You used to be able to buy a theme or plugin/extension and use it on unlimited sites with lifetime support. If you think about it, it isn’t a very smart business model. You sell a theme to someone for $99 4 years ago and you’re still having to support them today? If people want support for that product 4 years down the track, charge them for it. There aren’t many business models I know where this is the case or this works. Getting rid of unlimited sites and lifetime support makes business sense.

The new model which makes a lot more sense is:

  • 1 Site
  • 5 Sites
  • 25 Sites

Unlimited sites is crazy and shouldn’t have been there in the first place. A 25 site license makes it easier to get smaller segments of the markets and if you’re using something from WooThemes on more than 25 sites you should probably pay more to increase that number.

Running Support Costs Money

They claim that they are spending a lot of time on support tickets that cost them about $5 a hit. Add those tickets up and they soon loose the cash they made selling you the theme or plugin/extension. They claim their data shows 90% of their customers prefer to submit a ticket. So your support is costing you a bunch of money? Provide better resources for self-help. If data shows you that people prefer to submit tickets, why? I’ve read all the comments on the post and some things resonated with regards to support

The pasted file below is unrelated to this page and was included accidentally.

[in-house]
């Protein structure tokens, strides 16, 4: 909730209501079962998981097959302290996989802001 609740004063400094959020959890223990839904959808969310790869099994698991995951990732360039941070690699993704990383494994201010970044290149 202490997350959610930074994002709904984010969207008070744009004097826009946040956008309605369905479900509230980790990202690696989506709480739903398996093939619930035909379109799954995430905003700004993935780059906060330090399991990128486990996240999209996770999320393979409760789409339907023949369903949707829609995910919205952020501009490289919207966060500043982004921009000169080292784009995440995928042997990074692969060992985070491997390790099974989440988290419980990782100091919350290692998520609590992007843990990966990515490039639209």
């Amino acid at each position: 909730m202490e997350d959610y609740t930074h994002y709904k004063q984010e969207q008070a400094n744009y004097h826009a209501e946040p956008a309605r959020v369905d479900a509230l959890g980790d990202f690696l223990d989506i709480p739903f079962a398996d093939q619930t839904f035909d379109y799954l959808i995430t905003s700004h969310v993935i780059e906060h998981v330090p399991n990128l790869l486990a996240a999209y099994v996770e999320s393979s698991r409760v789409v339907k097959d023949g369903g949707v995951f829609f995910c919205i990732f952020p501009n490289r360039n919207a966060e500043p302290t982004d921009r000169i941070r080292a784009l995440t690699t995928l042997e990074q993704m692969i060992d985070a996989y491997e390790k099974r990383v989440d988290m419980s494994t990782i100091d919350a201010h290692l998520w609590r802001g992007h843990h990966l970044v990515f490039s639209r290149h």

Support Suggestions

  • Make a better knowledge base
  • Better search system
  • More examples
  • More documentation
  • Video tutorials

What about all the people who don’t need support ? 

Software is never completely secure and there is always a possibility that someone will find a way in. Operating systems are a great example of this. You buy the OS and some give you phone support to an extent but all security updates for the operating system are provided for free. This ensures that the computers are up to date and secure. Now sure you need to get paid for maintaining these plugins and security updates, but you should give an option for those that want updates only.

Conclusion

I have no issue with them charging ongoing support and update costs on themes. What I have an issue with is security on my sites if I choose not to update. WordPress needs to stay secure and particularly when it comes to e-commerce. I don’t disagree that they should charge for ongoing updates and support, I’m happy to pay that, if I need it. I should be given the option.

Suggestion for offerings

Updates Only Renewal – You get all the updates and no support – Support tickets $10 each.
Support & Updates Renewal – You get a year of support and product updates

I’m going to have to seriously reconsider using woocommerce in my projects with the ongoing costs as they. Security is an absolute paramount when it comes to online commerce and you are forcing me to create a subscription based model for my clients as well. Your suggestion that I don’t need to update and can use the plugin in its current form is irresponsible.